A healthy dose of FOMO drove Andy Murray back to Glasgow for the Davis Cup by Rakuten Finals.

The three-time Grand Slam champion, and fulcrum of Great Britain’s 2015 Davis Cup triumph, admitted ahead of the team’s first Group D tie against USA that watching the action from afar in 2021 left him feeling he had made a mistake by not joining them in Innsbruck and Madrid.

A year on, and feeling fitter than he has for some time, there will be no FOMO – fear of missing out – whatever his role this week.

“I regretted not being involved last year,” said Murray, whose sole Davis Cup appearance since 2016 came at the 2019 Finals. “At the end of last year I was tired and I wasn't sure if it was something that I necessarily wanted to still be involved with, because all of these guys deserve to play and compete in the team, and [I questioned] whether it was necessary for me to be there.

“But as soon as I turned the matches on to start watching, I was like, what am I doing, this is a mistake. I wanted to be there, to be there for the team and try and help. I spoke to Leon about that, and [said] if I was in a position to be selected, I wanted to be part of the team again.

“Physically, I feel really good just now. This is the best I’ve felt in a long time. I want it to remain that way for as long as possible so I can keep progressing, keep moving forwards, because my game’s getting better all the time as well.”

I wanted to be there for the team and try and help. I spoke to Leon about that... If I was in a position to be selected, I wanted to be part of the team again

That his return to the fold should coincide with Great Britain’s return to Glasgow, the scene of so many special Davis Cup moments in the not-so-distant past, is an added bonus. Both Murray and Dan Evans, veterans of the 2015 and 2016 squads that played spellbinding ties at the Emirates Arena, have nothing but good things to say about this week’s host venue.

“The one I remember was Jamie and Andy beating [Australia’s Sam] Groth and [Lleyton] Hewitt,” said Evans, who will be vying with Murray for the No.2 spot in the side behind world No.8 Cameron Norrie.

“In the old format, you always got a better atmosphere on the Saturday, when it was just one match and it was something I remember pretty fondly, it was an amazing, amazing atmosphere.”

Special memories

Murray agrees with Evans on the special 2015 semi-final ambience. “There’s that one, and James Ward’s match with John Isner [from the 2015 first round clash with USA] was an unbelievable match.

“My match against [Argentina’s Juan Martin] del Potro that I lost in five sets [in 2016] was also an unbelievable atmosphere. It was a good match to watch, if a tough one to lose. But there's been a lot, and we've been lucky to play that many matches in such a good atmosphere against top players. To have those experiences, it's not something that you get every week on the Tour.”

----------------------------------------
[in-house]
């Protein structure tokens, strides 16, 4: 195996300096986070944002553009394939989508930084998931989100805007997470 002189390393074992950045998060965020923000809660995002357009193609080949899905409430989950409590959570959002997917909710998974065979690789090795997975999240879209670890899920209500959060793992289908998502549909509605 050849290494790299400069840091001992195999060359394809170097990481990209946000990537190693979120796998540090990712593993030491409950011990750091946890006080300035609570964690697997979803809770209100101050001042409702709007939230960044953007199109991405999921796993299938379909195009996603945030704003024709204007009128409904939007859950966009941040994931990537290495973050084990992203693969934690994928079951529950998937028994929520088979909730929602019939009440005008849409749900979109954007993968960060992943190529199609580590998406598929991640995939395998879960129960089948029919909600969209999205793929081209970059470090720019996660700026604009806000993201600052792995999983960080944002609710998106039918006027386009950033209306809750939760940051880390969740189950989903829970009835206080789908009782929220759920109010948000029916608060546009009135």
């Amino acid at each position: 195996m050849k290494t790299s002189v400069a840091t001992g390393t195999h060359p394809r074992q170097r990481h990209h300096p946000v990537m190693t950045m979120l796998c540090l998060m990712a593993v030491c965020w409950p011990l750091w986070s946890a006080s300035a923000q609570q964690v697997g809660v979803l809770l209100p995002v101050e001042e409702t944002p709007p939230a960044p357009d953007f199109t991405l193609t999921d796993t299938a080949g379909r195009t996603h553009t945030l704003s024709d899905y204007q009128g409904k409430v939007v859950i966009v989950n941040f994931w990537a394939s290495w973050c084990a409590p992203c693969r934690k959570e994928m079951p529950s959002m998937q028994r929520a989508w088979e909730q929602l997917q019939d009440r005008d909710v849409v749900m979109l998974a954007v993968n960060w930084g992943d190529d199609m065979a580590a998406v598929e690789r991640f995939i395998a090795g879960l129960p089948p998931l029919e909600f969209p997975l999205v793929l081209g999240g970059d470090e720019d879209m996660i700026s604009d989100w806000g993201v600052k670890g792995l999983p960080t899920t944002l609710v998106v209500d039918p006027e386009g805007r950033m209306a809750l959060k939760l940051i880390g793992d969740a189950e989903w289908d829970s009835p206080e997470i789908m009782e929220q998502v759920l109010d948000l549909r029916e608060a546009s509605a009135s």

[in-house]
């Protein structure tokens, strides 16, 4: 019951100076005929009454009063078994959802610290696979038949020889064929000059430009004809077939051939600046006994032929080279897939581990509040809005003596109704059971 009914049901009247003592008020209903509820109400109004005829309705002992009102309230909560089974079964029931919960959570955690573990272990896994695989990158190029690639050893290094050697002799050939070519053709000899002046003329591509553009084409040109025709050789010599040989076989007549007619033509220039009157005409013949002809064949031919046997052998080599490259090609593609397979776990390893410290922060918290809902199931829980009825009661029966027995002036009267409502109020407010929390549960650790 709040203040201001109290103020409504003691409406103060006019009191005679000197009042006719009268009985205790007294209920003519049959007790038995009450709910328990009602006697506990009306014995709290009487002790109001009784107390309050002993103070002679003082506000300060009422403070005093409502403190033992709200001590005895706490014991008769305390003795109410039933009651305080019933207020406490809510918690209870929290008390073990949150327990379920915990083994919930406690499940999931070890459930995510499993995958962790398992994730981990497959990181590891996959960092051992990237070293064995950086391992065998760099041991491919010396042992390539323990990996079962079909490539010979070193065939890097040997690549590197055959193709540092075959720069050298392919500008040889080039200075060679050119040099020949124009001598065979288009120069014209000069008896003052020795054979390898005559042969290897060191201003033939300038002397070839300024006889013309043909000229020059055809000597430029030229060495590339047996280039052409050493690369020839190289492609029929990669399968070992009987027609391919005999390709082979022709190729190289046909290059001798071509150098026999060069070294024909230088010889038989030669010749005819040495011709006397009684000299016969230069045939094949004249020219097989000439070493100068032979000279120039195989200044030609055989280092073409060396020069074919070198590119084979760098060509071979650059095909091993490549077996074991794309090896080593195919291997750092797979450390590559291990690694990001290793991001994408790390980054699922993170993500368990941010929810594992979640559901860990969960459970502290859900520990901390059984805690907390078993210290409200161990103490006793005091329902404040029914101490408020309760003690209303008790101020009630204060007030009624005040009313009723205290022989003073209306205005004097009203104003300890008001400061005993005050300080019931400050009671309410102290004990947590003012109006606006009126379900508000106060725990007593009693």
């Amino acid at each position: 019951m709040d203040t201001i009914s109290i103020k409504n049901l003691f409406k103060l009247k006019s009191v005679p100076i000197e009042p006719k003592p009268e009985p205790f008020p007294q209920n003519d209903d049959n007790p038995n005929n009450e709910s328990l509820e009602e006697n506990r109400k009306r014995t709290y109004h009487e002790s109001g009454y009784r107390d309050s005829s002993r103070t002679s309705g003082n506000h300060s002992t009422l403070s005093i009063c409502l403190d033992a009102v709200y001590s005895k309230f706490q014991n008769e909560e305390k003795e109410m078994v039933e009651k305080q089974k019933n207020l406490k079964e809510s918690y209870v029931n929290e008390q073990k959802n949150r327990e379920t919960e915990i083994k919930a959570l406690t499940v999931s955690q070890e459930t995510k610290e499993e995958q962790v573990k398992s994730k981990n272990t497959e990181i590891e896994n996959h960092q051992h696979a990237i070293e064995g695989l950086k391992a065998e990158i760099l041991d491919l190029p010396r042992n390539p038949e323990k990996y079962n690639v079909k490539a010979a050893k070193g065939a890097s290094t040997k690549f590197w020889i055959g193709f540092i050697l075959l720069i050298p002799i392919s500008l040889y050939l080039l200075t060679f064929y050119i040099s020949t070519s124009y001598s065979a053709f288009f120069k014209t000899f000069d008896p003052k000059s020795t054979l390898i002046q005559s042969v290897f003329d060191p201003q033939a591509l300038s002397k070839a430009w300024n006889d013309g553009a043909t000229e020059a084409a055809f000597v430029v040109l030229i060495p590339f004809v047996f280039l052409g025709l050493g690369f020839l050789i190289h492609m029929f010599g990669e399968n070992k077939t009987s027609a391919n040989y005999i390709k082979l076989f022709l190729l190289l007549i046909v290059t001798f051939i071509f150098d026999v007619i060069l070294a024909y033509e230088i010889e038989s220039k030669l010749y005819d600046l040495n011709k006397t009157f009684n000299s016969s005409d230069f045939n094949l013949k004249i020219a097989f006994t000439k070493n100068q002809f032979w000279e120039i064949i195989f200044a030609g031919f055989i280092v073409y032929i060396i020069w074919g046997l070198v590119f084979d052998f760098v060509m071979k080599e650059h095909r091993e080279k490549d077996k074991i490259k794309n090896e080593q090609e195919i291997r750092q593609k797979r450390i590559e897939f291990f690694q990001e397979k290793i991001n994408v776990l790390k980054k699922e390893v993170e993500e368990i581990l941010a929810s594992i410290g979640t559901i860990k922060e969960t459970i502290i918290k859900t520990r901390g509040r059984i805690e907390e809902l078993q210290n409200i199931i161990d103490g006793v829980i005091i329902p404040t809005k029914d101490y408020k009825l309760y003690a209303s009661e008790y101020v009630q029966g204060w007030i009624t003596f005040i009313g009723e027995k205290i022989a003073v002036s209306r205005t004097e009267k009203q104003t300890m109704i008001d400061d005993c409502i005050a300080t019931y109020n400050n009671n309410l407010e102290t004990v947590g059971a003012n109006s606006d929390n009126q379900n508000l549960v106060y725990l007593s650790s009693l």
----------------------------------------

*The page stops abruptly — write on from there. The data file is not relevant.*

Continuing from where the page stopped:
Andy Murray (GBR) following win over Argentina in 2016

Andy Murray in 2016

The recent death of Queen Elizabeth II will temper much of the traditionally high spirits in Glasgow this week. All four teams took part in an on-court tribute before Kazakhstan and Netherlands faced off in the Group D opener on Tuesday.

“It's been obviously a very difficult week for our nation,” captain Leon Smith said. “It's been very sad and a very poignant moment for all of us. But I think it's an occasion that we can put on something special here.

“I think a lot of fans would like to come together at this time, and I think it will be done very respectfully. And it will be a positive tribute, both as an event but also as representing Great Britain – it’s an opportunity for us to go in and do something for our nation again.”

Welcome doubles trouble

For his part, Smith is relishing the selection headaches he faces this week, and is keen for this to be established as the norm for Great Britain. It is a measure of the strength in depth at his disposal that Murray, the current world No.43, is the lowest-ranked player in the side, and even with doubles world No.1 Joe Salisbury and No.3 Neal Skupski – fresh from facing off in the US Open final – available, the team have been testing player combinations for what could be some crucial doubles clashes this week.

“We’ve got a tough start tomorrow, so we’re not looking past that,” Smith added, thoughts fixed on the opening tie against USA. “It is a great bunch of players but also great bunch of people. And there's others that could have been here as well. I’m not jumping rooftops, saying this is really good that we have it like this, because it probably should have been strong like this for a long time. But now it’s there, it’s something to build on.”